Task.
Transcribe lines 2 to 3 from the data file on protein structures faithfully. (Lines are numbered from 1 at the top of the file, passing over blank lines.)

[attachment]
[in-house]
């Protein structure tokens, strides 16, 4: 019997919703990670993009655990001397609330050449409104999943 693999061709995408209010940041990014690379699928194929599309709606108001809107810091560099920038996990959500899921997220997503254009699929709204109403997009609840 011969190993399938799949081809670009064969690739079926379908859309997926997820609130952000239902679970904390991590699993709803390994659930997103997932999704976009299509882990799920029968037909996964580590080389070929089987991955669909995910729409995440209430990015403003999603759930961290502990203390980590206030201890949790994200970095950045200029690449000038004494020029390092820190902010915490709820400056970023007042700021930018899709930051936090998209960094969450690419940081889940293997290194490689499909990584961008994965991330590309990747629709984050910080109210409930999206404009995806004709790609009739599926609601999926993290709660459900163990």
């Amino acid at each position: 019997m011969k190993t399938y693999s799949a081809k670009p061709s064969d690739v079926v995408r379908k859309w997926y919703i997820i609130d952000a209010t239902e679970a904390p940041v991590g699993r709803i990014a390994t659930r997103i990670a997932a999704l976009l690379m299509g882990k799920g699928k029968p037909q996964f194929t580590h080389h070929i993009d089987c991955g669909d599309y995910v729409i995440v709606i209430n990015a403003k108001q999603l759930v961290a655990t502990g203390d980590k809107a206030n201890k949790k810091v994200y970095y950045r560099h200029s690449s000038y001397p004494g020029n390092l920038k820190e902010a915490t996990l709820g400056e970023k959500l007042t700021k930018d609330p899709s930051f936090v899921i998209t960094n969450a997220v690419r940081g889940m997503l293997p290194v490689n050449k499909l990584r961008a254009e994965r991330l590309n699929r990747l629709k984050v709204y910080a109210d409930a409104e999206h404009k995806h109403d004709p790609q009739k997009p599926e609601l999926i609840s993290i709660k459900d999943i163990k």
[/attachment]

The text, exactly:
């Protein structure tokens, strides 16, 4: 019997919703990670993009655990001397609330050449409104999943 693999061709995408209010940041990014690379699928194929599309709606108001809107810091560099920038996990959500899921997220997503254009699929709204109403997009609840 011969190993399938799949081809670009064969690739079926379908859309997926997820609130952000239902679970904390991590699993709803390994659930997103997932999704976009299509882990799920029968037909996964580590080389070929089987991955669909995910729409995440209430990015403003999603759930961290502990203390980590206030201890949790994200970095950045200029690449000038004494020029390092820190902010915490709820400056970023007042700021930018899709930051936090998209960094969450690419940081889940293997290194490689499909990584961008994965991330590309990747629709984050910080109210409930999206404009995806004709790609009739599926609601999926993290709660459900163990």
């Amino acid at each position: 019997m011969k190993t399938y693999s799949a081809k670009p061709s064969d690739v079926v995408r379908k859309w997926y919703i997820i609130d952000a209010t239902e679970a904390p940041v991590g699993r709803i990014a390994t659930r997103i990670a997932a999704l976009l690379m299509g882990k799920g699928k029968p037909q996964f194929t580590h080389h070929i993009d089987c991955g669909d599309y995910v729409i995440v709606i209430n990015a403003k108001q999603l759930v961290a655990t502990g203390d980590k809107a206030n201890k949790k810091v994200y970095y950045r560099h200029s690449s000038y001397p004494g020029n390092l920038k820190e902010a915490t996990l709820g400056e970023k959500l007042t700021k930018d609330p899709s930051f936090v899921i998209t960094n969450a997220v690419r940081g889940m997503l293997p290194v490689n050449k499909l990584r961008a254009e994965r991330l590309n699929r990747l629709k984050v709204y910080a109210d409930a409104e999206h404009k995806h109403d004709p790609q009739k997009p599926e609601l999926i609840s993290i709660k459900d999943i163990k």